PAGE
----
Amity has been asking me for a while to show her how to make trees. I suggested that we could make a tree each but she felt it would be better to watch how I did it first rather than do it in tandem. So last night I made a start and she took photos of the process. It isn't a particularly original process but maybe of use to some to see it in pictures, rather than merely a description.
The first thing you need to do is gather the materials... the flavour of the chocolate is up to the builder! The source of the copper wire is an old multi core mains flex which I acquired sometime in the 1990s.
Cut off enough wire of a suitable length to place around a nail - in this case I used three bunches to surround a 2mm nail.
I found I needed plenty of flux - fortunately I use a flux paste so it doesn't run everywhere. I suspect with cleaner wire, less flux would be necessary but there was a lot of oxidisation as the wire had been exposed for over 10 years to the elements.
Remember that copper conducts heat very well... I have a temperature controlled iron which I had set on 370C as this tends to work the best for me. I probably could have gone higher at the base of the tree as the amount of copper was acting as a bit of a heat sink and the nail definitely was.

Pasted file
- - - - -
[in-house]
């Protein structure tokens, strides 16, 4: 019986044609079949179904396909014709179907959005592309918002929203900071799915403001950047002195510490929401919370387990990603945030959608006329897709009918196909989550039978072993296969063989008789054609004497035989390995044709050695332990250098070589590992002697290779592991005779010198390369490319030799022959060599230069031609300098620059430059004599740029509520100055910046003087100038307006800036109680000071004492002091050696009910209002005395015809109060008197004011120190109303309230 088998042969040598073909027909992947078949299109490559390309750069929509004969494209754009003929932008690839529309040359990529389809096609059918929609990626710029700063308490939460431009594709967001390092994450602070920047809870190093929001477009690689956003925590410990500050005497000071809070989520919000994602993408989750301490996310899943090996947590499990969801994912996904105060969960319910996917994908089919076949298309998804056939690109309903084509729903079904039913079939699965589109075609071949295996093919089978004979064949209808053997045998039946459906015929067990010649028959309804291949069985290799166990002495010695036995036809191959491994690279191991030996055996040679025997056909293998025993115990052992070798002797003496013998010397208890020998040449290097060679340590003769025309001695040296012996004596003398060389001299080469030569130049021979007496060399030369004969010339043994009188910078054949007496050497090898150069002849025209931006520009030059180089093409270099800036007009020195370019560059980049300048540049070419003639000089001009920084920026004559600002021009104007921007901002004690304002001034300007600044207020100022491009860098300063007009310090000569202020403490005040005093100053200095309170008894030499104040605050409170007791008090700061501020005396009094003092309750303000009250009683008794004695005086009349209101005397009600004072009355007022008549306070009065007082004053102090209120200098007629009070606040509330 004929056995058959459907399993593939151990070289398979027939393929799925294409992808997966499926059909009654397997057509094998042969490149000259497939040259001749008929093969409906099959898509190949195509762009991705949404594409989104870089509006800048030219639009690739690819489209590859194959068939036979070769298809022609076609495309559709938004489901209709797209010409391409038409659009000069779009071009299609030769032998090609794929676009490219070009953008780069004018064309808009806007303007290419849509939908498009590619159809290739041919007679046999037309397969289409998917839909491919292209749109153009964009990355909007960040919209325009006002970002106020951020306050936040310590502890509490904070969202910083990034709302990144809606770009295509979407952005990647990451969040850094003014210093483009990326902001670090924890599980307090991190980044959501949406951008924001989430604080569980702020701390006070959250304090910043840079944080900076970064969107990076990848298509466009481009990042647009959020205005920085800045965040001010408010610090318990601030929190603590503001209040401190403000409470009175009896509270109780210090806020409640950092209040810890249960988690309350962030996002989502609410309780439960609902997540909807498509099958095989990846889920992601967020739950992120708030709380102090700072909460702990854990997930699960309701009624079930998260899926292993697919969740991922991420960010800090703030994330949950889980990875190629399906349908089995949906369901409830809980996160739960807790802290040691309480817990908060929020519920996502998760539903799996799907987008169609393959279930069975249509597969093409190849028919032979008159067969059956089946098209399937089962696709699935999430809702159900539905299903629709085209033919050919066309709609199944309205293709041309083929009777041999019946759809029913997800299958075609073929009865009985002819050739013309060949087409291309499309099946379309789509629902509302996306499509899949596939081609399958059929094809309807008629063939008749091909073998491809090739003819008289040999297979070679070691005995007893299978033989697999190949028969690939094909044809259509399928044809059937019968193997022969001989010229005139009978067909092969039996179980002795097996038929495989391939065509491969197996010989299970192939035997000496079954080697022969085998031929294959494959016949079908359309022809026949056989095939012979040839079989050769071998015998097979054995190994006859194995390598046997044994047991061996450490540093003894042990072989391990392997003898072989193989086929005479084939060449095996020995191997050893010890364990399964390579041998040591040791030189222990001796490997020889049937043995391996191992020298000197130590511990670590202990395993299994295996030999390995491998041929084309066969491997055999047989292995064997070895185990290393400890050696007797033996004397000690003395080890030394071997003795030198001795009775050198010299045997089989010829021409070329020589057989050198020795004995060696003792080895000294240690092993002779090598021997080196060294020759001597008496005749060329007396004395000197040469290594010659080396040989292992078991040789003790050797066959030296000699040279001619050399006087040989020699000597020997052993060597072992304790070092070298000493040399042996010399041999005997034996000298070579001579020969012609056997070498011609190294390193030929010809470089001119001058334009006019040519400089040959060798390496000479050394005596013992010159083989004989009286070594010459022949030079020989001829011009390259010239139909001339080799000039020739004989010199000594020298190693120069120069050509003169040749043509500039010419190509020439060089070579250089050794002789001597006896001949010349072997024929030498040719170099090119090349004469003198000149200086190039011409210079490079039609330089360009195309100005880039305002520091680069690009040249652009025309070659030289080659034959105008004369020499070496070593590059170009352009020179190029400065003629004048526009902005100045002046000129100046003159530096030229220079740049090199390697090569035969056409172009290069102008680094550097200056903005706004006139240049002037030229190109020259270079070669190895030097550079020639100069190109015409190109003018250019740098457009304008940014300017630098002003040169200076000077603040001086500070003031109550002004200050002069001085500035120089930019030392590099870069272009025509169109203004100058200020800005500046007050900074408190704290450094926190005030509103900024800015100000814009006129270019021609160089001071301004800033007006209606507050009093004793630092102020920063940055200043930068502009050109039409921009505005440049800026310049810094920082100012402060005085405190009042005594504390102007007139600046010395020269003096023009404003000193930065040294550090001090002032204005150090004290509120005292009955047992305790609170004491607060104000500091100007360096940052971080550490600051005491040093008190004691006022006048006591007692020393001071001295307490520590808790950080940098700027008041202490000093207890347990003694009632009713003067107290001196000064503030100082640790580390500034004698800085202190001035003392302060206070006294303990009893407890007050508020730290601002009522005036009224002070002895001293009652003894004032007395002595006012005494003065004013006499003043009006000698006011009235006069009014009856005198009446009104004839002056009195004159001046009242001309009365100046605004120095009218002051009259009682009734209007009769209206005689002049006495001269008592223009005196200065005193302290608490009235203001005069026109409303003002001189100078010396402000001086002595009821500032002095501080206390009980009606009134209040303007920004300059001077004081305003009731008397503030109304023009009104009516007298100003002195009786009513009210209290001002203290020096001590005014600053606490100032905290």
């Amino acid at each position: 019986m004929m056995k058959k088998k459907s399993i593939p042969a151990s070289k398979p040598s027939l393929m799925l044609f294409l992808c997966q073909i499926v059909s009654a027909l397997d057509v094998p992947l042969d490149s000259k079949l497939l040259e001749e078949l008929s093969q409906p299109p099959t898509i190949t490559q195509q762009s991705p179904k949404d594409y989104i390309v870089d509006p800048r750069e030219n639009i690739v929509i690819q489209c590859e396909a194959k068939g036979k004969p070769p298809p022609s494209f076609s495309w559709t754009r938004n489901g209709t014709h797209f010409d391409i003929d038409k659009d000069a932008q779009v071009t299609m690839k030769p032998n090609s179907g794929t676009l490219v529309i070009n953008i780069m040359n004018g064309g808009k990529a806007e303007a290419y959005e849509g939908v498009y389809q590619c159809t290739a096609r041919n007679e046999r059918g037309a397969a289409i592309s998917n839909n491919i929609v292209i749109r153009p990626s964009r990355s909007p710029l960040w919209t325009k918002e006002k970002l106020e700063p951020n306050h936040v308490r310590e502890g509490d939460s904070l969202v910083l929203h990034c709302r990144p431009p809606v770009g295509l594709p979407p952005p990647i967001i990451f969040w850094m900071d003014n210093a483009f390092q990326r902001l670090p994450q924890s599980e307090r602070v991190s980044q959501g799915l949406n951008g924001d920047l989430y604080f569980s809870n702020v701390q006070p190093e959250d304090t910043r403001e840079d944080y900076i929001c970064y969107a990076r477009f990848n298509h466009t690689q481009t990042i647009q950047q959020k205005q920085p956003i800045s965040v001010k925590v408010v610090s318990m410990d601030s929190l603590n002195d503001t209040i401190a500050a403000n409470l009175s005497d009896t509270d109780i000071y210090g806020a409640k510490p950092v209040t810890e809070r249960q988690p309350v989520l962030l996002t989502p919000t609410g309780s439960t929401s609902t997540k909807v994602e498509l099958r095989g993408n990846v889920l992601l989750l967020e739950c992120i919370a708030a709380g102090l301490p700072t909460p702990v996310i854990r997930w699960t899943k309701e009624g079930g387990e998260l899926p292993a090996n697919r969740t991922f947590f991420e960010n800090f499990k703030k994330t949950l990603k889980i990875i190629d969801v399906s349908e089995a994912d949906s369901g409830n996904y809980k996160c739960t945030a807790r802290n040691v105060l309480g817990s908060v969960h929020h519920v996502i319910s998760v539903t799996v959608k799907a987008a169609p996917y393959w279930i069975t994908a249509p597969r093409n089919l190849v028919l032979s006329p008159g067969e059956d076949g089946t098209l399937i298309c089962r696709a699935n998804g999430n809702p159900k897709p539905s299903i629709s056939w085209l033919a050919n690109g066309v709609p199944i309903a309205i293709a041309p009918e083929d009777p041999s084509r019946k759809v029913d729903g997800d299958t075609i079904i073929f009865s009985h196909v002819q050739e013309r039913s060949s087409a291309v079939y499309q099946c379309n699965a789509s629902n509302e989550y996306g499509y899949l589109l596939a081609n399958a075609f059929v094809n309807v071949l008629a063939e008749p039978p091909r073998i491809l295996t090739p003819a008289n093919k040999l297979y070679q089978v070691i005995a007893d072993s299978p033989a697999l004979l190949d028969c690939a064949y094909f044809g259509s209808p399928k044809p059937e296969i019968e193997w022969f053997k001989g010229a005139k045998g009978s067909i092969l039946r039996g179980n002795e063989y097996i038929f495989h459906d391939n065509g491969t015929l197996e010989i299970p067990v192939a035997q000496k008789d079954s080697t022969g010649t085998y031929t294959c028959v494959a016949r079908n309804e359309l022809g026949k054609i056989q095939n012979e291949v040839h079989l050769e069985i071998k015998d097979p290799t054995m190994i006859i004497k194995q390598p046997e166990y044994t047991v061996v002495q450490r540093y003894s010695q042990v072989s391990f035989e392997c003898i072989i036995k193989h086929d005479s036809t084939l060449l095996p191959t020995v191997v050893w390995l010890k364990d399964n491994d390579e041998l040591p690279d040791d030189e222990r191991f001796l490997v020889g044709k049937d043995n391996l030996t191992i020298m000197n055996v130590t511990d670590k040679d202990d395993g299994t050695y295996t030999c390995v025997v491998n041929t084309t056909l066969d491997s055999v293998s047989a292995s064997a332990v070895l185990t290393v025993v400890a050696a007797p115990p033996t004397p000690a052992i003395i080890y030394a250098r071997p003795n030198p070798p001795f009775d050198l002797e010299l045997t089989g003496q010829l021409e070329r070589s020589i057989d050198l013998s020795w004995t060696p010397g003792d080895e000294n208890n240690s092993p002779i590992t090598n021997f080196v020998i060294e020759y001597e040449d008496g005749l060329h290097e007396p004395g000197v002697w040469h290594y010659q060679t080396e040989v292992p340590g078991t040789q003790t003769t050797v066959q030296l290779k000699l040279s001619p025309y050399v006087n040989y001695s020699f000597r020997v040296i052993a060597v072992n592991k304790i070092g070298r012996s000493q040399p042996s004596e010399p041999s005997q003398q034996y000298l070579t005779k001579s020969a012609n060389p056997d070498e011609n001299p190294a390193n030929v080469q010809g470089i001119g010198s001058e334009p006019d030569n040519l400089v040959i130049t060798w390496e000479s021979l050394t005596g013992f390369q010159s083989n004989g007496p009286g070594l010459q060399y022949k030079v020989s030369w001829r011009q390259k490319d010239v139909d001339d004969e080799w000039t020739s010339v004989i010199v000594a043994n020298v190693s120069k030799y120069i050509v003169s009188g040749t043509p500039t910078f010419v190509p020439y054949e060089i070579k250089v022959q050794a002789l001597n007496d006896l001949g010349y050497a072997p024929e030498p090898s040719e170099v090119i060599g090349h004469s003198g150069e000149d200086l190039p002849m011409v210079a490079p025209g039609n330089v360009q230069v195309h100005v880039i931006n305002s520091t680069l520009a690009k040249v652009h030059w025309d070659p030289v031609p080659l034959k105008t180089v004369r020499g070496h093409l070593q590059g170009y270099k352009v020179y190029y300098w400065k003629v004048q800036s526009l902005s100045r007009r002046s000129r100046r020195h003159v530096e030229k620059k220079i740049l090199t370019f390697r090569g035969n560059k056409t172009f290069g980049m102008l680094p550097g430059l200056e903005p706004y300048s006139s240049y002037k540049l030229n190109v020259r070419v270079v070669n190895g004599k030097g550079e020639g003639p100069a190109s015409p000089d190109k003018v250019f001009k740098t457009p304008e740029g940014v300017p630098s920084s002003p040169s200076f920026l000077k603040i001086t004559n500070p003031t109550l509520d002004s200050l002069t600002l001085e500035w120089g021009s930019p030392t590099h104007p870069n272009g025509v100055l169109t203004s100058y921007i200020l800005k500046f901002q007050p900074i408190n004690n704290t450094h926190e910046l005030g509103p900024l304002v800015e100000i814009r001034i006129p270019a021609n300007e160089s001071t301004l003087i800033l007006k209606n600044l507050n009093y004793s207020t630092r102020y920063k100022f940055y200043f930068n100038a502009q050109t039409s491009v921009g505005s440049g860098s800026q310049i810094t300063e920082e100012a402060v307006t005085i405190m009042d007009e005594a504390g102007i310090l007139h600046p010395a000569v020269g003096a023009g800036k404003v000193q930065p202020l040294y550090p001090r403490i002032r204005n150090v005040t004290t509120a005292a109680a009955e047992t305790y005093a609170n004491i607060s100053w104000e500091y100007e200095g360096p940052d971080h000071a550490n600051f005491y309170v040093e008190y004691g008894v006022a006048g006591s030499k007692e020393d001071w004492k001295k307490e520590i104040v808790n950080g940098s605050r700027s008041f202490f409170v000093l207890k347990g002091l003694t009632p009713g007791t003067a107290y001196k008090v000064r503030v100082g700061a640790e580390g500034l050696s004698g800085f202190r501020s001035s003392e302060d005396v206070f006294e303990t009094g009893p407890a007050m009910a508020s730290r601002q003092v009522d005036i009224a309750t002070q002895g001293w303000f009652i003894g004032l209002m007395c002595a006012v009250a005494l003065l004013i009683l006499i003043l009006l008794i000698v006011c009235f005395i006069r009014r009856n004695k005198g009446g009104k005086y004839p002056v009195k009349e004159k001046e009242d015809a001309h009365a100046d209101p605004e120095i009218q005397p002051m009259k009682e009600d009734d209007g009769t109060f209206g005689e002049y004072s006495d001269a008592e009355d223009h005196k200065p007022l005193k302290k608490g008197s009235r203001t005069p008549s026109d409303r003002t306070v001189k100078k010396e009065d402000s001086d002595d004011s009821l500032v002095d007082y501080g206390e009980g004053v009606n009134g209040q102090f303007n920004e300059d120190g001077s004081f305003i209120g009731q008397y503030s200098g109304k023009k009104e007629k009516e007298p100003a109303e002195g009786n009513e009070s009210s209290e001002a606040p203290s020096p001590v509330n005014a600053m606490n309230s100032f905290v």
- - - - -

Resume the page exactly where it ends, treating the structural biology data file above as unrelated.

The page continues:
Once you have the nail in, place the tree in a block of wood with a suitable sized hole drilled in it. From here you can start forming the tree. The 3 bunches are quite easy to see here.
Once you have got the main trunk to a suitable height (in this case 15-18 scale feet in 2mm scale) you can start forming the branches. As you will see in Part II (hopefully Monday - work is going to get in the road this weekend) I will add some lower branches later.
The main branches are formed by dividing the bunches. As I had three, it was easiest to have three main branches of the tree.
The main branches get divided down. Depending on the location of the tree these sub-branches may be lop-sided. As this one will probably be a stand alone tree, the growth is fairly even but a little bit more on the southern side (where it is nominally the sunniest - but this is England after all so sunny is arbitrary!)
So the end of a couple of hours (with distractions) sees the tree with three main limbs and 9 sub-limbs. From here it is a case of divide and spread out - which will happen in Part II.